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Iberian Royal Women as Political and Cultural Mediators
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10/25/2018
When: Thursday, October 25, 2018
Where: United States

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October, 25th 2018

Instituto Cervantes Lisboa CHAM Humanities Centre - FCSH/NOVA-UAc (Lisboa, Portugal)

Scientific Comittee: As Artes e a Expansão Portuguesa/ Linha de História das Mulheres e do Género Alice Santiago Faria María Barreto Davila Mercedes Llorente

Starting from the strategic collective project “Frontiers” of CHAM, we wish to gather together a group of historians and art historians in a project in order to debate, analyse and discuss the limits of the diplomacy of royal women of the Iberian Peninsular and their different forms of cultural mediation in the XVI and XVII centuries. We will focus this first encounter on aspects related to the mediation of the women and the signing of peace treaties; the mediation of the women and the arrangement of marriage contracts for children and relatives which brought them prestige and how through these they extended their networks, influence and power; devotion is another of the central themes which we wish to address as the deepest part of the identity of these women which created new alliances and support networks through “matronage” as a way of supporting the devotions closest to their sensitivity or the aim they wished to achieve; and finally we would address those cases in which they were sent as mediators. The women of royalty, even those belonging to the same dynasty, had personal and factional interests over and above supposed state interests. The power of a queen could be formal or informal, and could be exercised politically, socially or culturally. Formal power was normally only generated when they held a regency, usually when the heir was not of age, or the ruler was away in other dynastic territories or on a campaign, or was ill. Informal power was exercised through a series of variables: the queen’s own personality or ambition, her dynastic capital, her social skills, her piety, her cultural skills and the possibility of whether or not an arranged marriage became a personal bond. These variables in turn could only facilitate power if the court and the state structures in which they resided, together with their financial means, gave them suitable opportunities, and they had the drive and the ability to make use of them. What we wish to analyse is mediation as a way in which royal women work for their family and at the same time for themselves, as experts in several realities.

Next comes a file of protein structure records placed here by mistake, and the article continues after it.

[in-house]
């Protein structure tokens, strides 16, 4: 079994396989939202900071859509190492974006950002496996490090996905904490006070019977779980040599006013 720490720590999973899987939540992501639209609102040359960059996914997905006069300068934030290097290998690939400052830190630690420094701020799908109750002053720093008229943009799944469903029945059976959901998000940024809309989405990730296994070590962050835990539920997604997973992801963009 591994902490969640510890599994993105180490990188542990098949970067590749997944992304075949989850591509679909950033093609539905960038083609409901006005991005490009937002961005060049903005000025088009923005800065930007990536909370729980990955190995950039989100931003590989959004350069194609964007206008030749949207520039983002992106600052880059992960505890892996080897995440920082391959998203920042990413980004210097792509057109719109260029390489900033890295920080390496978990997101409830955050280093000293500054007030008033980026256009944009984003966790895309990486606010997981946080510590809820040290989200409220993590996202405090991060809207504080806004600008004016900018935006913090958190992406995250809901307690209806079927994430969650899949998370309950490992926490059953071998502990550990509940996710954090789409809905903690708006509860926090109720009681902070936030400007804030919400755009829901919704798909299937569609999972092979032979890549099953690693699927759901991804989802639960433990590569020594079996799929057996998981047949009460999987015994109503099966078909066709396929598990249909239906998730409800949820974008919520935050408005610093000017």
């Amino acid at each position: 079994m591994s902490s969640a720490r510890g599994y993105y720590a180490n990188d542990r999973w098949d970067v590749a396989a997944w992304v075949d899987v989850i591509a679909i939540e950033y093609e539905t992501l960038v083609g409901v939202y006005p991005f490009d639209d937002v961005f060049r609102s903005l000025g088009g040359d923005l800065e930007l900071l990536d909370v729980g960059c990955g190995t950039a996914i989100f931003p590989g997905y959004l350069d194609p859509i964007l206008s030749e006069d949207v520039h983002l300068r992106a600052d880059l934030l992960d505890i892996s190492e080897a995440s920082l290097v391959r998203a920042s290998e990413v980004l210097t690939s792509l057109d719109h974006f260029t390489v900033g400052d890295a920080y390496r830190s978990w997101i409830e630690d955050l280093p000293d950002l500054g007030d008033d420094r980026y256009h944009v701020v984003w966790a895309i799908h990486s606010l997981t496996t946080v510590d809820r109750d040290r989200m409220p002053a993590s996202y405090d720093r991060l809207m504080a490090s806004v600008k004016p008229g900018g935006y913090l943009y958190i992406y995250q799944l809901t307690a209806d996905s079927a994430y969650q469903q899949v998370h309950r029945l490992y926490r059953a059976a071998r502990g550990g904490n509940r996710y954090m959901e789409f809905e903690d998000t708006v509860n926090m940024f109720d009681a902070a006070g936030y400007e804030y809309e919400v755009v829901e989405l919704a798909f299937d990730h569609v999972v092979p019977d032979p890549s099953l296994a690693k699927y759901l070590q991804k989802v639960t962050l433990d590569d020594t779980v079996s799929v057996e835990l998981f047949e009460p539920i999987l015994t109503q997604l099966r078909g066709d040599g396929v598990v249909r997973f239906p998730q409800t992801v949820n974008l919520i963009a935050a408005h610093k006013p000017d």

Possible subjects include, but are not limited to cultural material: • Political mediation, peace mediation • Religion and office, devotional transferences, family transferences • Mediation of marriage policies • Mediation of royal women in cultural matters

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